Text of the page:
Army Veteran Is Walking Across The U.S. To Save Veterans From Suicide

Jeremy Miller almost became a statistic. The Army veteran told KDVR he once had plans to drive his car off a cliff in Idaho.

“I got to it and just slammed on the brakes, and just got out of my car and just cried,” he said. “It was very emotional.”

Source: Facebook/Walk Across America
Jeremy Miller is walking across the U.S. to connect with his fellow veterans.

Since then, he’s found hope in taking on an important new mission. Miller is walking across the United States sharing his story, and helping other veterans understand they are not alone.

“There’s 22 suicides a day and it’s just become a crazy, horrible epidemic that I’ve lost three guys to that I personally knew,” Miller said.

Source: Facebook/Walk Across America
Miller said he was once contemplating suicide himself, but changed his mind at the last second.

Miller averages about 25 miles a day, and has walked 1,400 miles so far. That’s equivalent to walking the length of California 1.75 times, from the northern tip, to the Mexico border, and all the way back up to Sacramento.

“I figured doing something like this, I would reach the most amount of people,” he said. “As far as people go, it’s pretty much restored my faith in humanity, because everyone’s been so kind and welcoming.”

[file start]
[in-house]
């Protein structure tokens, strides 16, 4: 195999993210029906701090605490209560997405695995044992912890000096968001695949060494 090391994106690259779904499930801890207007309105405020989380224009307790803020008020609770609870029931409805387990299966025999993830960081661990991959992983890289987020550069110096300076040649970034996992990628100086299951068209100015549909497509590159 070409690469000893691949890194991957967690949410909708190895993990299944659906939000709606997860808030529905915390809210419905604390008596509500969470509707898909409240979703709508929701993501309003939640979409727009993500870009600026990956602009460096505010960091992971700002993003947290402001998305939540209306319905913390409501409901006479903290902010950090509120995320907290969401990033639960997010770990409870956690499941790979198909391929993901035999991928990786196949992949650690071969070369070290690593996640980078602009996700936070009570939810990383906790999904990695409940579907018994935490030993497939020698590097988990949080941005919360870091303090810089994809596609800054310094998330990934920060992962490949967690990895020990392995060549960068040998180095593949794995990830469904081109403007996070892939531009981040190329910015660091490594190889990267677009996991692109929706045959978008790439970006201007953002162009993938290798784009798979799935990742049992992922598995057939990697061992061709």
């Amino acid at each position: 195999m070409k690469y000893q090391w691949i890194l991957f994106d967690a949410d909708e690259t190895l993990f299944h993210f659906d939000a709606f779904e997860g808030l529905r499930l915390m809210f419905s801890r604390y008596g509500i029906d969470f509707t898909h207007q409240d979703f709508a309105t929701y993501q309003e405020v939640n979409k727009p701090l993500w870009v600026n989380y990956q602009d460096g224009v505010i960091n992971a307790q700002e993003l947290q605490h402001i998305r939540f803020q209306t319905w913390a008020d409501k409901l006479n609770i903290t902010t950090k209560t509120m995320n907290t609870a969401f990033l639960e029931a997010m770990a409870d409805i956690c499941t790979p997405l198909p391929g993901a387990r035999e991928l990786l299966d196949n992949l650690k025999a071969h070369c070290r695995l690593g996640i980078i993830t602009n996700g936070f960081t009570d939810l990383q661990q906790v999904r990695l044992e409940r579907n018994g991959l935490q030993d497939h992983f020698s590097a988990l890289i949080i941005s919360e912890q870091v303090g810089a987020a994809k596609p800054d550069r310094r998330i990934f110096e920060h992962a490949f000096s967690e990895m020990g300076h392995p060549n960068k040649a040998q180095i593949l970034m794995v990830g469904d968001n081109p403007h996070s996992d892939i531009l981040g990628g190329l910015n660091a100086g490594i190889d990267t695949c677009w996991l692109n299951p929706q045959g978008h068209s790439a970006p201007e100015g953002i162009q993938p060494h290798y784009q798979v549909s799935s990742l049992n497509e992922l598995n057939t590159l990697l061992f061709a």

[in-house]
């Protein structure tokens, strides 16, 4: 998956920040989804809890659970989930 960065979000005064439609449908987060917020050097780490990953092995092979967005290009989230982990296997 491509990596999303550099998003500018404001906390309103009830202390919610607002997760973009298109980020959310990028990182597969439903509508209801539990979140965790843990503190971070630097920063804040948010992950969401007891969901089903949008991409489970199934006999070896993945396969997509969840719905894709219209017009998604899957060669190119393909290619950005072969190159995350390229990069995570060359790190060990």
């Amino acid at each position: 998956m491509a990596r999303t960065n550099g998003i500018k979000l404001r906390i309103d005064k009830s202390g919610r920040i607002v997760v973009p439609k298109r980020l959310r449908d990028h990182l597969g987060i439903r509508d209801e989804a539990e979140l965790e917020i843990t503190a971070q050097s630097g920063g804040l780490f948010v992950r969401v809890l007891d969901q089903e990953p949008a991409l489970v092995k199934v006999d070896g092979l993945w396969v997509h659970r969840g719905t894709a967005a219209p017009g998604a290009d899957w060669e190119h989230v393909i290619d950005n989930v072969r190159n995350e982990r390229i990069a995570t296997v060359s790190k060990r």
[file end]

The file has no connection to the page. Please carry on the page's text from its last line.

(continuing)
Source: Facebook/Walk Across America
Miller has walked 1,400 miles so far.

Throughout the course of his walks, Miller has received a number of donations from supporters who see the value in his mission.

“So many people have said so many tremendous things about what I’m doing and stuff,” he said. “Reading people’s stories reminds me of what I’m doing and why I’m doing it. It keeps me going a lot of the days.”

Source: Facebook/Walk Across America
Miller’s 4-year-old son keeps track of his father’s journey via text messenger and Facebook.

Not only has the journey helped veterans in need, its changed Miller’s perspective once more. The father of a 4-year-old has connected with more veterans than he’s ever known before, many of them sharing similar stories.

All because he shares his.

“Going on this trip, I’ve opened up—that’s vulnerability,” he said. “I can’t say that without doing it myself, but it was very hard.”

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